Chart 4: Labour turnover rates based on the longitudinal component of the EU SILC calculated using either annual
or monthly calendar variables for the economic status, 2005–06 (% of employment)





Month 0.609 0.556 0.431 0.401 0.355 0.350 0.350 0.349 0.348 0.323 0.315 0.305 0.298 0.286 0.282 0.271 0.260 0.255 0.248 0.237 0.234 0.222 0.201 0.100
Year 0.214 0.152 0.219 0.192 0.111 0.229 0.240 0.149 0.145 0.153 0.130 0.143 0.152 0.345 0.135 0.166 0.146 0.144 0.127 0.126 0.132 0.155 0.113 0.099

Source: DG EMPL calculations using the user’s database of EU SILC.

Note: Ranked in descending order of the indicator based on monthly observations.

Employment in Europe 2009

Chart 5: Hirings, separations and labour turnover, change over time (%) • In Denmark, labour turnover
increased as a result of a rising
Hirings (%), change over time Average (1992–96) Average (1997–2001) Average (2002–07)
0.25 separation rate, being only partly
offset by a decreasing hiring rate.

0.15 In the period 1992–2007(23) and for the

EU-8(24), Chart 6 plots time series for
various labour turnover indicators. It
suggests the following comments:
• There is no evidence of significant
Separations (%), change over time
0.20 time trends in the period.

• Some indicators behave procycli-
cally, particularly the hiring and
labour turnover rates, as both reg-
0.05 ister increases in the late 1990s and
reductions in the early 2000s, fol-
DK FI ES UK EE CZ PL PT EU-8 HU BE DE SE IT GR FR lowed by a slight increase between
Labour turnover (%), change over time 2004 and 2007. The separation rate
shows a much more flat trajectory,
suggesting a lower sensitivity to
the economic cycle.
• Except during the 1992–93 eco-
0.10 nomic recession, the EU-8 hiring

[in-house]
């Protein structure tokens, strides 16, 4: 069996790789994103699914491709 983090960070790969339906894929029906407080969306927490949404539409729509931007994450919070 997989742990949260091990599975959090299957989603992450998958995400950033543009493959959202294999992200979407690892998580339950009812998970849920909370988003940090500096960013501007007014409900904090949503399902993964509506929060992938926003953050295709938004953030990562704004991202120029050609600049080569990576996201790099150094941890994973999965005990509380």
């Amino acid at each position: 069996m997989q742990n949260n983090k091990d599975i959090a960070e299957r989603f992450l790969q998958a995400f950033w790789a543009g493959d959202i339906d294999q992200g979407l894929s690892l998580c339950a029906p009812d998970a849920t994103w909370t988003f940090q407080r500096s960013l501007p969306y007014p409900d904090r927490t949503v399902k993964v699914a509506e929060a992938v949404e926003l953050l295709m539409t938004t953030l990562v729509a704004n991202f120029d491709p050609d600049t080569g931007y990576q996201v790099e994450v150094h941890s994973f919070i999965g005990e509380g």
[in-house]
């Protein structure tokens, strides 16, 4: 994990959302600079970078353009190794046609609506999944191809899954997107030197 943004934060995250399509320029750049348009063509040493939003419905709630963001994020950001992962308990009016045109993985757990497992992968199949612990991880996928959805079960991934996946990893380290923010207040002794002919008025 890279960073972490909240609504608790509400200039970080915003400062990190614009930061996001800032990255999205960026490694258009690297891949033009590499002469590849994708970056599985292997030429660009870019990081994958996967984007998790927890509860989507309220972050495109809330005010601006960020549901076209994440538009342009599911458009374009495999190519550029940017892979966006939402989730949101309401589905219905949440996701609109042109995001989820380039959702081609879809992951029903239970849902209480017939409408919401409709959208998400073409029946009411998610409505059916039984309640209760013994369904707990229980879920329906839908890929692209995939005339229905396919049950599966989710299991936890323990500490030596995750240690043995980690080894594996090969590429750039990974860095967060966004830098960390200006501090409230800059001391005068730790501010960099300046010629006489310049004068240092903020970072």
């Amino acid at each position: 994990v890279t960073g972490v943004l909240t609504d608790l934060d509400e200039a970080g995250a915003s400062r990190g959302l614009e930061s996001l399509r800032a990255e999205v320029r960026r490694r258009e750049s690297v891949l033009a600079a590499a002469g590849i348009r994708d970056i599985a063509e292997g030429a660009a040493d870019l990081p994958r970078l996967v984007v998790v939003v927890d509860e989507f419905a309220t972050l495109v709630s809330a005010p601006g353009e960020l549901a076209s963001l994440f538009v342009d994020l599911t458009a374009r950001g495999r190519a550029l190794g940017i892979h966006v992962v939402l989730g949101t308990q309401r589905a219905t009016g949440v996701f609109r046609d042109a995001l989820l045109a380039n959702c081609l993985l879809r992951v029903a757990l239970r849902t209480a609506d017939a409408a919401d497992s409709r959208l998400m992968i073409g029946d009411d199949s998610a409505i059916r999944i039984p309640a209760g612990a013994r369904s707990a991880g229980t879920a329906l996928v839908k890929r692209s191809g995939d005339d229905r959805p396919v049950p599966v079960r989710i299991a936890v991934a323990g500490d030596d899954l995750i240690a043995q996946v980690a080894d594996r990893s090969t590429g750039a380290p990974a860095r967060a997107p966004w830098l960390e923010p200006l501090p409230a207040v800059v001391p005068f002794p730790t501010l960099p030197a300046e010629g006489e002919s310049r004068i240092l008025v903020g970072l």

rate has always been significantly
DK ES FI UK EE EU-8 PL DE HU PT CZ BE IT SE GR FR higher than the separation rate.
Source: DG EMPL calculations using EU LFS.
• Labour turnover regularly exceeds
NEG by a large margin.
Chart 6: Labour flows, change over time, EU-8 (%)

2.4.2. Breakdowns by
gender, age and education
0.15 The following three charts present
figures on hiring, separation and
0.10 labour turnover rates by gender, age,
and education level for those EU
Member States for which data is

Chart 7 shows that labour turnover
rates tend to be higher for women
1992 1993 1994 1995 1996 1997 1998 1999 2000 2001 2002 2003 2004 2005 2006 2007
than men, and that this is also the
case for hiring and separation rates if
taken separately. However, the extent
Source: DG EMPL calculations using EU LFS. of this gender gap varies considerably
across countries, being particularly
2.4.1. Time trends • Overall, labour turnover appears to large in Spain, the Czech Republic,
have peaked in the second period Greece, and Finland and very small in
Using EU LFS data, Chart 5 plots three (1997–2001).
period averages for labour turnover (23) Using the EU LFS, labour flows can only
indicators (1992–96, 1997–2001 and • In Spain, turnover fell with both hiring be calculated since 1992 for the EU-8
2002–07). The most notable develop- and separation rates having decreased
(24) Belgium, Germany, Denmark, Greece,
ments over these periods are as follows: substantially since the early 1990s.
Spain, Italy, Portugal and the UK.

Chapter 2 Labour flows, transitions and unemployment duration

Chart 7: Hirings, separations and labour turnover by gender (%)

Hirings Men Women










Labour turnover





Source: DG EMPL calculations using EU LFS.

Notes: Figures are six-year averages for the 2002–07 period, except for Sweden (2002–04) and France (2002).

Estonia, Poland, Romania and Swe- Chart 8: Hirings, separations and labour turnover by age (%)